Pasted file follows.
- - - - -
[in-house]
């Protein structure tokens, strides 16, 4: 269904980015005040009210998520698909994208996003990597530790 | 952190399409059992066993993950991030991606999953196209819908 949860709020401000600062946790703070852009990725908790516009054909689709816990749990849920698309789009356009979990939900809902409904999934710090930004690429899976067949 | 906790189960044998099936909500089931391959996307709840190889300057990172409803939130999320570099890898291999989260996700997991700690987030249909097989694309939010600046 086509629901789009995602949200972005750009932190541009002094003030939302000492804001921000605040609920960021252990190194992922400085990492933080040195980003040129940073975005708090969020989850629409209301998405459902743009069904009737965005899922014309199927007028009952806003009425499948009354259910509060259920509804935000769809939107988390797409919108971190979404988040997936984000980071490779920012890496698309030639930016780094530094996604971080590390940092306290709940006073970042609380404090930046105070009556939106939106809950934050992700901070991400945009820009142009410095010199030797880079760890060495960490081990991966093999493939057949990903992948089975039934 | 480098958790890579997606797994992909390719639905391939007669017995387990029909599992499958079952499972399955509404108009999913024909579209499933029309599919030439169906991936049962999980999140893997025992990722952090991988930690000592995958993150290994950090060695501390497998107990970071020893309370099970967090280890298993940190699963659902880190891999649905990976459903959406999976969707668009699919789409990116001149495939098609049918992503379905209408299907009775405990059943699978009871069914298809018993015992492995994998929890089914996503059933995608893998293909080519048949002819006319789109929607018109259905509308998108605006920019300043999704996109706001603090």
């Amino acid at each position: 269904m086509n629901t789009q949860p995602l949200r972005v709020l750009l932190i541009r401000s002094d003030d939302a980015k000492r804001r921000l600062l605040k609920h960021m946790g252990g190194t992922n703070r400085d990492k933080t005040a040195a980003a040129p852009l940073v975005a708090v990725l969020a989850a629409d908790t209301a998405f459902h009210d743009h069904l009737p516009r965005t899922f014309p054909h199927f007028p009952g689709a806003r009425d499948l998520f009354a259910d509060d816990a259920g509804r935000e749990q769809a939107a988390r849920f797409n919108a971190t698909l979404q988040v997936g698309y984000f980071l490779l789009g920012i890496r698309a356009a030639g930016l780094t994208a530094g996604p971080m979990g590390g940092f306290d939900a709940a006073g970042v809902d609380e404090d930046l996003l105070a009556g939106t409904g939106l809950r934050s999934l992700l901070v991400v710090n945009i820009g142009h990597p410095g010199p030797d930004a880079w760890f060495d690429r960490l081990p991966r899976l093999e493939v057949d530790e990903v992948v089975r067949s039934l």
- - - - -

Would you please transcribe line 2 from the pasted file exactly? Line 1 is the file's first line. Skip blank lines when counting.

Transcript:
């Protein structure tokens, strides 16, 4: 269904980015005040009210998520698909994208996003990597530790 | 952190399409059992066993993950991030991606999953196209819908 949860709020401000600062946790703070852009990725908790516009054909689709816990749990849920698309789009356009979990939900809902409904999934710090930004690429899976067949 | 906790189960044998099936909500089931391959996307709840190889300057990172409803939130999320570099890898291999989260996700997991700690987030249909097989694309939010600046 086509629901789009995602949200972005750009932190541009002094003030939302000492804001921000605040609920960021252990190194992922400085990492933080040195980003040129940073975005708090969020989850629409209301998405459902743009069904009737965005899922014309199927007028009952806003009425499948009354259910509060259920509804935000769809939107988390797409919108971190979404988040997936984000980071490779920012890496698309030639930016780094530094996604971080590390940092306290709940006073970042609380404090930046105070009556939106939106809950934050992700901070991400945009820009142009410095010199030797880079760890060495960490081990991966093999493939057949990903992948089975039934 | 480098958790890579997606797994992909390719639905391939007669017995387990029909599992499958079952499972399955509404108009999913024909579209499933029309599919030439169906991936049962999980999140893997025992990722952090991988930690000592995958993150290994950090060695501390497998107990970071020893309370099970967090280890298993940190699963659902880190891999649905990976459903959406999976969707668009699919789409990116001149495939098609049918992503379905209408299907009775405990059943699978009871069914298809018993015992492995994998929890089914996503059933995608893998293909080519048949002819006319789109929607018109259905509308998108605006920019300043999704996109706001603090």